My Favorite AC/DC Albums Ranked!


I love AC/DC. They were one of my favorite Hard Rock bands. I used to be able to play every one of their songs on guitar. I used to get into arguments about their musical style. Some said they were Hard Rock or Heavy Metal, but I would point out that AC/DC could be considered as one of the best Blues Rock bands. Either way, AC/DC will continue to be one of my favorite bands for many years to come. Just think that after they released “Rock or Bust”, you had Brian Johnson leaving for health reasons, it was the first record without Malcolm Young due to health reasons, and Phil Rudd’s legal and drug problems.

17. Fly On The Wall: Released in 1985, this is my least favorite AC/DC album. It entire album I thought was very watered down and weak. Although a few notable tracks, it still isn’t enough.

16. Black Ice: This album was released in 2008. I really am torn about this album. I like several of the songs, but at the same time, this album was a disappointment. It lacked the drive and power that AC/DC was known for.

15. Who Made Who: Released in 1986 as part of a soundtrack. The sound is pretty poor and some of the tracks were a compilation of greatest hits, and yet, it is not.

14. Rock or Bust: This album that was release in 2014, sadly to say, was a bust. I don’t mean that in a musical way. It’s just a lot of line up changes occurred in order to get this album the support it needed on the road. It’s got some of that drive back, which “Black Ice” lacked.

13. Ballbreaker: This album was released in 1995. The album pretty much sets the pace that AC/DC will follow until their retirement in 2017. Several good songs on this album showcase the Blues and Rock n’ Roll influences on the band.

12. Blow Up Video: Released in 1988, this album actually is setting AC/DC for a successful new decade as they move into the 1990’s. I also feel that this is a much underrated album in the AC/DC arsenal.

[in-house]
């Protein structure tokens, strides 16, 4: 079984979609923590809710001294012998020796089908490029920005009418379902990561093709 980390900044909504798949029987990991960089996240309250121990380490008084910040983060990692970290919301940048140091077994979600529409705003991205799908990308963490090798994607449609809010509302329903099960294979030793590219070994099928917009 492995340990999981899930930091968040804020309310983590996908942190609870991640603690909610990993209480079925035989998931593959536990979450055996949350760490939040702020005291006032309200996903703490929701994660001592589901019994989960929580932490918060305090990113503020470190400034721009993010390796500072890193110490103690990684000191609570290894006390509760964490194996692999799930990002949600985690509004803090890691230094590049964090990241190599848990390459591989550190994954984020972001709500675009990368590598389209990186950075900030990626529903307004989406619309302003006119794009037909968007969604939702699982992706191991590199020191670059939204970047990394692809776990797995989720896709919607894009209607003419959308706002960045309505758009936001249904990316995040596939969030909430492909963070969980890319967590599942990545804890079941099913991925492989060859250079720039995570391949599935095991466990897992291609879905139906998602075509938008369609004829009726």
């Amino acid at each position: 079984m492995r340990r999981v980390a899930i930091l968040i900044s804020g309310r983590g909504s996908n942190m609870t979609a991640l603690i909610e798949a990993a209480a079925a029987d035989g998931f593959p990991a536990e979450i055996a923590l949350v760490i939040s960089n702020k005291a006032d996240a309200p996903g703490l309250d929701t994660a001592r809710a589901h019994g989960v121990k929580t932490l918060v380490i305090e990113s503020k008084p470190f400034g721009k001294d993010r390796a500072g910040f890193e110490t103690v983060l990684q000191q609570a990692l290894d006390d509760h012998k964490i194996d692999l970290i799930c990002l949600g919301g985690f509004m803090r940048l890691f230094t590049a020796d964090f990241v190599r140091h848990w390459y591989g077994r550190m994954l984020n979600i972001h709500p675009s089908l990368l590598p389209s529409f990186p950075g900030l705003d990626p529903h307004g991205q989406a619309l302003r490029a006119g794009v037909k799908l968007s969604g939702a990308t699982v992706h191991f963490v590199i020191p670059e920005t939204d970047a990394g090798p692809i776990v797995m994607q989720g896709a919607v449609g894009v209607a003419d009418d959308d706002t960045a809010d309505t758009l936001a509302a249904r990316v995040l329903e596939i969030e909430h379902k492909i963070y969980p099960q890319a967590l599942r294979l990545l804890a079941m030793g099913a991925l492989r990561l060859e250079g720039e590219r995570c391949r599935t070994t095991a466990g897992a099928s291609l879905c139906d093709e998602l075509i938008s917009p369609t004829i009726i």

11. For Those About To Rock: Released in 1981, this was the follow up record to “Black In Black.” There are some great songs on here including the anthem “For Those About To Rock.” The album has more of the heaviness less polished sound.

10. Stiff Upper Lip: Released in 2000, this album has a bit of attitude which I enjoyed. Like “Ballbreaker”, this album focuses on much of the Blues influence that AC/DC has always used.

9. Razor’s Edge: Released in 1990, brings AC/DC back to the center of the spotlight. This album has plenty of riffs. Although, Brian Johnson’s vocals are showing strain and age, he pulls it off with his vocal work on this record.

8. Flick Of The Switch: This album doesn’t get enough credit. Here you have AC/DC in 1983 returning to their 1977 roots. That polished and heavy sound has been stripped away moving more into that raw heavily distorted guitar sound.

7. Powerage: Released in 1978, was another great album by the band. It’s a bit more polished. It looses a lot of that overdrive and distorted sound.

6. Let There Be Rock: This record is another great album by AC/DC released in 1977. It’s raw, heavily distorted, and displays power. All of the tracks are performed tightly by the band. You can’t go wrong with the Anthem “Let There Be Rock.”

5. 74 Jail Break: Although a short EP, this album contained the songs that were originally released on the TNT, High Voltage, and Dirty Deeds albums that were not released in America until 1985. It’s just raw guitar overdrive with Bon Scott doing what he does best.

4. Back In Black: I love the fact that AC/DC released two powerful albums back to back with two different singers. I love the overall heaviness of the sound and Brian Johnson’s vocals. A kick ass 1980 record.

3. Dirty Deeds: Originally released overseas in 1976, this album was released here in the states in 1981. I love the Blues sound and the quality of the songs. Lot’s of humor in these songs that only Bon Scott can provide.

2. High Voltage: I love the mixture of influences on this 1976 record. You have Blues, a little jazz, and a tad bit of Country. This album also displays a sheer raw energy that AC/DC would become known for.

1. Highway to Hell: Released in 1979, this album had everything. It has powerful riffs, great vocals, and awesome rhythm sections. There’s not a bad song on this album and that is why this is my favorite AC/DC record.


Rock Or Bust: AC/DC

Rating: 80%